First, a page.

UPDATE 2-Arkansas to ban dicamba weed killer after drift complaints

(Adds Monsanto comments, background on Monsanto dicamba facility)

July 7 (Reuters) - Arkansas will temporarily ban the use and sale of the weed killer dicamba after a rise in complaints that the agricultural chemical is drifting into neighboring fields and damaging crops, the state's agriculture department said on Friday.

The emergency 120-day ban of dicamba, produced by Monsanto Co, Germany's BASF and others, will go into effect as soon as paperwork is filed with the Arkansas Secretary of State, said agriculture department spokeswoman Adriane Barnes.

Monsanto, which sells dicamba-tolerant crop seeds but does not have a dicamba formulation approved for sale in Arkansas, called the ban "premature."

"It's not been clear to us that the investigation has been completed and that there is an understanding of what's going on," said Lisa Safarian, Monsanto's vice president of North America. "This puts Arkansas farmers at a competitive disadvantage."

The ban will not have a material impact on Monsanto earnings, she said.

The Arkansas Plant Board and Governor Asa Hutchinson recommended the ban after a spike in complaints that dicamba is drifting into neighboring fields and damaging crops.

The state has logged nearly 600 complaints of crop damage as of Friday, according to the Arkansas Agriculture Department.

The state's House and Senate Agriculture Committee voted on Friday to follow those recommendations. The Arkansas Legislative Committee elected to take no action, meaning the ban could go forward.

Officials also approved an increase in fines for illegal use of dicamba to up to $25,000, from $1,000 currently, effective Aug. 1, Barnes said.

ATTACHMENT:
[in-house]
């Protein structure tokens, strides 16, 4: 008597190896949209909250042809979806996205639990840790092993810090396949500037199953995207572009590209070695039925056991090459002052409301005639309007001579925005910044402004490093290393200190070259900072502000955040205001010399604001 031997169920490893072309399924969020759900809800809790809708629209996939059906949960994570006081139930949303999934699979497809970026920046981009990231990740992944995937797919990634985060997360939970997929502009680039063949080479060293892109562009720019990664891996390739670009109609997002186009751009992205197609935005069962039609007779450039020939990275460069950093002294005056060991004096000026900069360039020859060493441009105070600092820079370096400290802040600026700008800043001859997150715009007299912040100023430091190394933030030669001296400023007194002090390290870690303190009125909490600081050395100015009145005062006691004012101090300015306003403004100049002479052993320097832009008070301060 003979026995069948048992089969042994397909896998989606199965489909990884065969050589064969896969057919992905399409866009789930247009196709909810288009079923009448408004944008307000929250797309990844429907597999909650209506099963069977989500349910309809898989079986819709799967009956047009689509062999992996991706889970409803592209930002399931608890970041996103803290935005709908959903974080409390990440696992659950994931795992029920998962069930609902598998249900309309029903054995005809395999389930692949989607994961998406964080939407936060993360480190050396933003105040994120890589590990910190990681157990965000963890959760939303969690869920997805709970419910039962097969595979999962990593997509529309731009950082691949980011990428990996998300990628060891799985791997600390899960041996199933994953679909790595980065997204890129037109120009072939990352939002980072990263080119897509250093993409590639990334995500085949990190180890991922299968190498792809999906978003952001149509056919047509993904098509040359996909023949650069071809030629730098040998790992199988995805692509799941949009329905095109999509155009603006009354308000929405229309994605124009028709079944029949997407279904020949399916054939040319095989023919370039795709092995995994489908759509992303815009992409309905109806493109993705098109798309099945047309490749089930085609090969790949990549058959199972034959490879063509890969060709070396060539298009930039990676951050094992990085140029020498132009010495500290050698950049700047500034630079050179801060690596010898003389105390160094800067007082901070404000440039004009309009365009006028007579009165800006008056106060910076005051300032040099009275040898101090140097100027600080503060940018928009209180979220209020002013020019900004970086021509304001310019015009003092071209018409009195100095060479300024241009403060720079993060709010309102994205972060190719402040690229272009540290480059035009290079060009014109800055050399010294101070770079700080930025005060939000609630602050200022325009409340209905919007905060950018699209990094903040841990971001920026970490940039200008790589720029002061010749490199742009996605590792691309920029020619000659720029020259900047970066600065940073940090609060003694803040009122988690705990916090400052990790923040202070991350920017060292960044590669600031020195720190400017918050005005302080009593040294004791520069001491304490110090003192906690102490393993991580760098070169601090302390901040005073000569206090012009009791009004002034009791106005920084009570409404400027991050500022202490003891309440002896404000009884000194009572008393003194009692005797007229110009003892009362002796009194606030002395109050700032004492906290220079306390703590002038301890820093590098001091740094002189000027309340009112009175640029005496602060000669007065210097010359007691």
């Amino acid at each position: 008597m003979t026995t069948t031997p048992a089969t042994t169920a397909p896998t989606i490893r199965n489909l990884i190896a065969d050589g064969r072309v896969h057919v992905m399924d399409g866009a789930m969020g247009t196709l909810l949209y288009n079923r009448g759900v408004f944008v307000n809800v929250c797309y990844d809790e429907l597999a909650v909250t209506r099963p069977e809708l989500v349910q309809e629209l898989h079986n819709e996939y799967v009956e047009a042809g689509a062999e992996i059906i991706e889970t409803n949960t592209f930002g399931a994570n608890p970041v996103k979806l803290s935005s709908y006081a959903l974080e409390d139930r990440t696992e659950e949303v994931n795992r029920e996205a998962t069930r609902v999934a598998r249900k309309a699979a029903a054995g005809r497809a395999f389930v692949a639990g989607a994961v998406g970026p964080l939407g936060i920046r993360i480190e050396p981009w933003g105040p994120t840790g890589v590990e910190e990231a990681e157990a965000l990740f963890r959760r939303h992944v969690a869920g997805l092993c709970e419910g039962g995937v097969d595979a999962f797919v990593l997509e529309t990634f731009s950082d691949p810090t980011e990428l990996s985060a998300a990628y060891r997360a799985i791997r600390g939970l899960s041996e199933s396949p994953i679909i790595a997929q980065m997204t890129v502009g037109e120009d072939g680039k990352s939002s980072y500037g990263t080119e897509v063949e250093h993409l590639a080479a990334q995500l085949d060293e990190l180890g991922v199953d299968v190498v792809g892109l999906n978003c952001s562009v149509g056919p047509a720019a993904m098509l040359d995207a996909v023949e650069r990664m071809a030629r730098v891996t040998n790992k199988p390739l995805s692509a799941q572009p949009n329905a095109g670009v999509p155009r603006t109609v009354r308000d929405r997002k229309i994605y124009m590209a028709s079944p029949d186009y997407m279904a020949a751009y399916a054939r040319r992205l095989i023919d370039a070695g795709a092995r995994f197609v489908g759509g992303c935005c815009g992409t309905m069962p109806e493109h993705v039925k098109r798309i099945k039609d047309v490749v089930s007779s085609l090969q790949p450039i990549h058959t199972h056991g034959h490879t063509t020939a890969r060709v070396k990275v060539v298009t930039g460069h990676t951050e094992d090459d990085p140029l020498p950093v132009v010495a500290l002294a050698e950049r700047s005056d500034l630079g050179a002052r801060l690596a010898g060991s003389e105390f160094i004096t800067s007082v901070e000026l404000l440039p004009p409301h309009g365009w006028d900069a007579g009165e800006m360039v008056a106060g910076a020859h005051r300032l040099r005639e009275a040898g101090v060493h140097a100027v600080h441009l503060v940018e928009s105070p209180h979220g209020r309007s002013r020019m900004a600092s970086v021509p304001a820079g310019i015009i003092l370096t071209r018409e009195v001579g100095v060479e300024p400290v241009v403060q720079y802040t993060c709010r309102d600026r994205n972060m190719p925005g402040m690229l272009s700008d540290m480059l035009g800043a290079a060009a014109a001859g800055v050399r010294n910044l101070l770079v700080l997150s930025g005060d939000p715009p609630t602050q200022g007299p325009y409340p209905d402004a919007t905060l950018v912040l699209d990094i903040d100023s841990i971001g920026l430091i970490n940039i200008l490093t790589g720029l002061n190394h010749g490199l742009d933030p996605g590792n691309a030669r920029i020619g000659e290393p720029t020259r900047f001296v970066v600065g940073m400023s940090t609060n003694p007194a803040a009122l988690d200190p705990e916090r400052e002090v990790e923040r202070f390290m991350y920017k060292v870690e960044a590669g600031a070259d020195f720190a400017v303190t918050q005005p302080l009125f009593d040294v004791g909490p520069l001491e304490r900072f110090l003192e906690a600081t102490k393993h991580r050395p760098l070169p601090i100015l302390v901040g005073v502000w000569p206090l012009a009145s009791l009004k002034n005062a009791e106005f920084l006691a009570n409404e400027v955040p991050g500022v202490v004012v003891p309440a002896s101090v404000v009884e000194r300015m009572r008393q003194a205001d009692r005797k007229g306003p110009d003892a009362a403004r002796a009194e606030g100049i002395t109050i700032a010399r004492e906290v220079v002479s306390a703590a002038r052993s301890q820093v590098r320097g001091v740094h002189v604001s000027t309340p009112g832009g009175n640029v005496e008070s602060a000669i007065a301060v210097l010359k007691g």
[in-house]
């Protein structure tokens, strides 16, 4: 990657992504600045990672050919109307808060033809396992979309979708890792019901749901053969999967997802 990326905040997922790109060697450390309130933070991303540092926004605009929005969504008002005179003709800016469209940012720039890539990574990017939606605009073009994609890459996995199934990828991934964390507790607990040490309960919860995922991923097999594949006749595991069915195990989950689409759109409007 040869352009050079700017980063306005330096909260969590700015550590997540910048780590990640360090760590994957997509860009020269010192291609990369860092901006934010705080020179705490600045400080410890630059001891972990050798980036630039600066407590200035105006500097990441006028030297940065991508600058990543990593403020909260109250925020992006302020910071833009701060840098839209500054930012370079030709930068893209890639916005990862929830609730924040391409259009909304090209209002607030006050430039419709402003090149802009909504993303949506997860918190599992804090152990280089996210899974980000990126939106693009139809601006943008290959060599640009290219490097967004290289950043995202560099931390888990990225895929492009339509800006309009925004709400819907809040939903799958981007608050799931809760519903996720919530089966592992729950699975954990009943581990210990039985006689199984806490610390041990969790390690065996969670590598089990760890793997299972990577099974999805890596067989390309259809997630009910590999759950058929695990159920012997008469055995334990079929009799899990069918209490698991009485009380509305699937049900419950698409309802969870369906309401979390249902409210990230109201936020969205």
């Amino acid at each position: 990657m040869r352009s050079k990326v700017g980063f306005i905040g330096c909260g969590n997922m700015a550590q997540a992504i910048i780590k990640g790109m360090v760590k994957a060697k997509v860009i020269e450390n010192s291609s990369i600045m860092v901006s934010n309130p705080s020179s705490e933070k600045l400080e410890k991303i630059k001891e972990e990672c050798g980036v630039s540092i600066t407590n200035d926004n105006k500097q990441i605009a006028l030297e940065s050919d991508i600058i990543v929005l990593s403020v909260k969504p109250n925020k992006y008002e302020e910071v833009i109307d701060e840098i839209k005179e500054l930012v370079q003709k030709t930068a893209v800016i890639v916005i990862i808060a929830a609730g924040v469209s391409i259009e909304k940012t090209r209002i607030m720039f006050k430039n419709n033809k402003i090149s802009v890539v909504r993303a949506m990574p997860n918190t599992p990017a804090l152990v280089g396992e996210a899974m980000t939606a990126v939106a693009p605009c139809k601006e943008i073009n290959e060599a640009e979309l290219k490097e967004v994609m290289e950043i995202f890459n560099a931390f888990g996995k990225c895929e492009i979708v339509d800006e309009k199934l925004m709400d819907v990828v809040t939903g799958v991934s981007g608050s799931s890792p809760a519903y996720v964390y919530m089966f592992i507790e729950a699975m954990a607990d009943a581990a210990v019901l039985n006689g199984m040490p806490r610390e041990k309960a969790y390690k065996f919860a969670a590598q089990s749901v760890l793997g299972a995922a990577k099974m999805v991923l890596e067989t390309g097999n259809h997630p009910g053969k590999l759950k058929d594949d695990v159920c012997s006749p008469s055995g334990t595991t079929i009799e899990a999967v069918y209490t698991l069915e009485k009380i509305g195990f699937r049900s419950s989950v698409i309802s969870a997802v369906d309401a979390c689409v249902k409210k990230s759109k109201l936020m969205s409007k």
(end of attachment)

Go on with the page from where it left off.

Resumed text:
Monsanto's newest biotech varieties of soybeans and cotton, sold under the Xtend name, are engineered to tolerate the herbicide. But most farmers in Arkansas do not plant the varieties so their crops are vulnerable to off-target drift.

Supporters say dicamba is needed to control difficult-to-kill weeds. Opponents say it is prone to drifting and can damage crops not engineered to tolerate it.

The ban is the latest regulatory headache for Monsanto after officials in California announced last week that the company's flagship herbicide glyphosate would be labeled as a probable carcinogen in the state.

Monsanto has invested more than $1 billion in a dicamba facility in Luling, Louisiana, to supply demand it expects will blossom. Monsanto's dicamba formulation is approved for use in 33 other states.

It has said the Xtend platform will be its largest-ever technology launch, with 20 million U.S. acres of Xtend soybeans this year expanding to about 55 million by 2019.

(Reporting by Karl Plume in Chicago; Editing by David Gregorio and Cynthia Osterman)